A Beginners Guide to Pro Tools, Part 7
Click on the bar at the left of each track display in the edit window to switch from “waveform” to “volume” and other modes, to control the track in different ways. Selecting “volume” will display a horizontal line indicating “unity gain”.
You can then adjust the volume of a track’s playback by making “breakpoints” by clicking with the grabber tool. Dragging a breakpoint up or down will adjust the level of the track output, the same way moving a volume fader would. Option-clicking with the grabber will delete points. Drawing with the pencil tool will create a dense stream of points that will follow the line you freehand. Selecting a range of points with the selector tool allows you to delete or copy that volume automation. While a range of points is selected, the trimmer tool can be used to raise or lower all points in proportion to one another.
If any of your soundfiles is drastically low in volume, you may want to get it up to its maximum level by selecting the region or regions, then going to the AudioSuite menu and choosing “normalize.” Run this process, and it will write a new soundfile, with the volume up to the maximum level (you can control the maximum volume of the highest peak in the normalize dialog.) Remember that this process simply brings the peaks up to the level you indicate, so the overall level of the track may need to be manipulated more.
Now, for a quick and dirty mix, we’ll use volume automation on the music tracks. At the bottom left of the track display in the edit window, click on “waveform” and from the drop-down menu, change this from “waveform” to “volume.” You will still be able to see the waveform, but layered in front is a line indicating the volume of the track.
Click with the grabber tool to create “breakpoints” which are pivot points for the volume to be raised or lowered. Dragging a point up or down will create a change in the mix volume of that track. Option-clicking will delete the breakpoint.
In this example, we “duck” the music down under the narration. Make a breakpoint in the music tracks’ volume automation slightly before the narration starts, then another a little later. Pull the second point down until it’s at a good level to voice-over (this will be different for different types of sound, just try a level and listen back, then adjust as needed.) Do the same at the end of the narration, raising the audio back up at the end of the voice. Then make one final point, dragging the audio down to 0 to cause it to fade completely out.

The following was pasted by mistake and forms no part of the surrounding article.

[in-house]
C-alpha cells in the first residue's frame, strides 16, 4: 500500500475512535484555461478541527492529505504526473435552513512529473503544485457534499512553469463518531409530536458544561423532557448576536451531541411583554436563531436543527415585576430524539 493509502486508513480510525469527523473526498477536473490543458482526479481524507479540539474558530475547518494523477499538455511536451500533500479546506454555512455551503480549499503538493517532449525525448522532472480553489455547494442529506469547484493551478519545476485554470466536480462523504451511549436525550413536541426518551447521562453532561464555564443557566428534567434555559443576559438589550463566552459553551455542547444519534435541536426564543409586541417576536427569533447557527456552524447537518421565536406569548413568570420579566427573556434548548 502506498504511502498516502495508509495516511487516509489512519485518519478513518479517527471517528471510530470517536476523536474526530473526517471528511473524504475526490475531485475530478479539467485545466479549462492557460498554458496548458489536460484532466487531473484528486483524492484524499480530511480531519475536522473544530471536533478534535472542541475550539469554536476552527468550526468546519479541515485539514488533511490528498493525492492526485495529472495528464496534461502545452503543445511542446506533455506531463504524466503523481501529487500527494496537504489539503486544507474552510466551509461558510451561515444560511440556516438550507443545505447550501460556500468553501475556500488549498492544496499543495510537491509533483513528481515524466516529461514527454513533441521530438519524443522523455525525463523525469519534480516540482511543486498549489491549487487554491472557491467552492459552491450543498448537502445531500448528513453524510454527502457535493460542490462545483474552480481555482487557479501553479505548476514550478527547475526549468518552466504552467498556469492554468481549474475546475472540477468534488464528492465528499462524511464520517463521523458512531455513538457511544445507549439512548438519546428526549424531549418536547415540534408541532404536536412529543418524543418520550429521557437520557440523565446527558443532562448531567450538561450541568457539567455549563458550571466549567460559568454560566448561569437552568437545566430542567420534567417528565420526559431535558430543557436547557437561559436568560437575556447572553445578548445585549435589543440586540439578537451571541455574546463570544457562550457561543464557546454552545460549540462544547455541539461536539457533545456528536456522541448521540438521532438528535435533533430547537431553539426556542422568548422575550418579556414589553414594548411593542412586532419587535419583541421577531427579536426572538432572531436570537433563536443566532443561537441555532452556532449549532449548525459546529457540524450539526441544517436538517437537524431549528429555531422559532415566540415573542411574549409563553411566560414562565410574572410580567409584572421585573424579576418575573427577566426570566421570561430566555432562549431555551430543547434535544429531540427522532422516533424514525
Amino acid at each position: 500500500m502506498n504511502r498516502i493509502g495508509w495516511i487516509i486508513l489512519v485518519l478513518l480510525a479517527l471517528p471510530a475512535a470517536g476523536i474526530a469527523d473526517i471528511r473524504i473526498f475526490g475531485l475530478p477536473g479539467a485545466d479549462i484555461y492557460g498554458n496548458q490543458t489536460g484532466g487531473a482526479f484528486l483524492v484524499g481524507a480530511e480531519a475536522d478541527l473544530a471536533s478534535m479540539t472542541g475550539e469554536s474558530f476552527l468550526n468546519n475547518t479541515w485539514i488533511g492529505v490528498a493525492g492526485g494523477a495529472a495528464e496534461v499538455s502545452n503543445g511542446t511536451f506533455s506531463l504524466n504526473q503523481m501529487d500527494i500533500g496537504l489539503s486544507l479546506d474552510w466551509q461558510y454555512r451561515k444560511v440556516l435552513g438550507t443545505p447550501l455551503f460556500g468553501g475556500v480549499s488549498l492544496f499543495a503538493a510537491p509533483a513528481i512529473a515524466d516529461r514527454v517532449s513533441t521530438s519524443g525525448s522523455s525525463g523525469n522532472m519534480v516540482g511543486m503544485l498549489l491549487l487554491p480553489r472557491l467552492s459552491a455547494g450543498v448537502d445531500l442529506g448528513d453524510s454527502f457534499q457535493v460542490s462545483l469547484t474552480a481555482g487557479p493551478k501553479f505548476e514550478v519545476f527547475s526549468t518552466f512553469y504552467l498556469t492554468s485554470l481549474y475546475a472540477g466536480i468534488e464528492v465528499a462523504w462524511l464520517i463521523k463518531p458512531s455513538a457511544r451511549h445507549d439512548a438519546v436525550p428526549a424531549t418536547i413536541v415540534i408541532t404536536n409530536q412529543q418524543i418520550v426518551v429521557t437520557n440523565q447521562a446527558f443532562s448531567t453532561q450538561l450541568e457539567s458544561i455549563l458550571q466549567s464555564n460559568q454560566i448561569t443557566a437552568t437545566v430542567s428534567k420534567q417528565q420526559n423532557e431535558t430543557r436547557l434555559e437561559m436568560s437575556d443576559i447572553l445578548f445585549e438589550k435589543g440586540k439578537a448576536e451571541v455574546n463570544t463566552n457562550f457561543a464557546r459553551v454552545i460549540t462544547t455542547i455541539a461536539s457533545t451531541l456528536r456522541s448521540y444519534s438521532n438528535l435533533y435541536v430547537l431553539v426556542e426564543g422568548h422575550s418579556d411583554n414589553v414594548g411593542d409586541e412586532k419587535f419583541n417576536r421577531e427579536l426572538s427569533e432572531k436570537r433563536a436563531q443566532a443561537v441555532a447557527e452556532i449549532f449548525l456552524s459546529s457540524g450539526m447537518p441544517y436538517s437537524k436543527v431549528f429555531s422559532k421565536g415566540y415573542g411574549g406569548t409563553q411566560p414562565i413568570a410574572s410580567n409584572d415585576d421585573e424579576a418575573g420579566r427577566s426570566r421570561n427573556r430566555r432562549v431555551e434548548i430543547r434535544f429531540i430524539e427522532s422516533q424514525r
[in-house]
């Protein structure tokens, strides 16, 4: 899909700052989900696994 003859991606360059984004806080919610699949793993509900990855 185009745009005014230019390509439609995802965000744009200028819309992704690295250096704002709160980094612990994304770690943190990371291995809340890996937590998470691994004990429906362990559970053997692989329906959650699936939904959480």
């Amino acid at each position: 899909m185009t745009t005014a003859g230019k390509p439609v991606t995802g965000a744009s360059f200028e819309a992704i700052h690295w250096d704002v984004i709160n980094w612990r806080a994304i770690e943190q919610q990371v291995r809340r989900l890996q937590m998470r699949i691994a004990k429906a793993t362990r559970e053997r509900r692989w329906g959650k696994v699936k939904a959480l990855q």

Only using a few breakpoints and making your volume adjustments in straight lines may be too coarse, so you may want to add additional breakpoints to more closely resemble a smooth curve.
Listen to it, and make adjustments to the breakpoints to make for an optimum mix. And watch your overall levels.
It’s always a good idea to have a Master Fader: choose “new track” or Command-shift-N, then choose 1 – stereo – master fader in the dialog that opens. That master fader will show the final level from all mixed tracks. If the audio on the master fader’s meters goes up in to the red, you need to reduce the level on one or more of your tracks. If the levels on the master fader look weak, you’ll need to raise the volume of one or more of your tracks.
Once some (or all) of your elements (narration, actualities, ambience, music, etc.) are in place, the most obvious way to start a mix is to play your session, and adjust the volume slider up and down with your mouse or an external controller.
Auto Write writes continuous automation information for all your moves.
Auto Latch only writes automation data when you change a parameter, and then leaves the setting where you last touched it.
Auto Touch writes automation data much like auto latch, but instead of leaving the levels at your last adjustment, it returns the level to the previous setting. This mode is useful for momentary ducks or boosts in a mix whose levels are otherwise consistent.
Auto Read will play back any automation you have written, and Auto Off predictably will ignore all automation data.
Good, now forget it.
Of course it’s perfectly fine if you’re comfortable working this way, but generally speaking, riding levels with a mouse on a graphic of a fader is a clunky way of controlling the mix, and will usually generate much more automation data than is needed. A physical control surface, providing an array of faders and knobs is undoubtedly quicker and more intuitive, at least for those of us who learned mixing on an analog mixer, but it’s still a less-precise way to control your mix than other tools provide. Try using the graphical breakpoint automation for a while and you’ll probably never go back to pushing faders around with your mouse.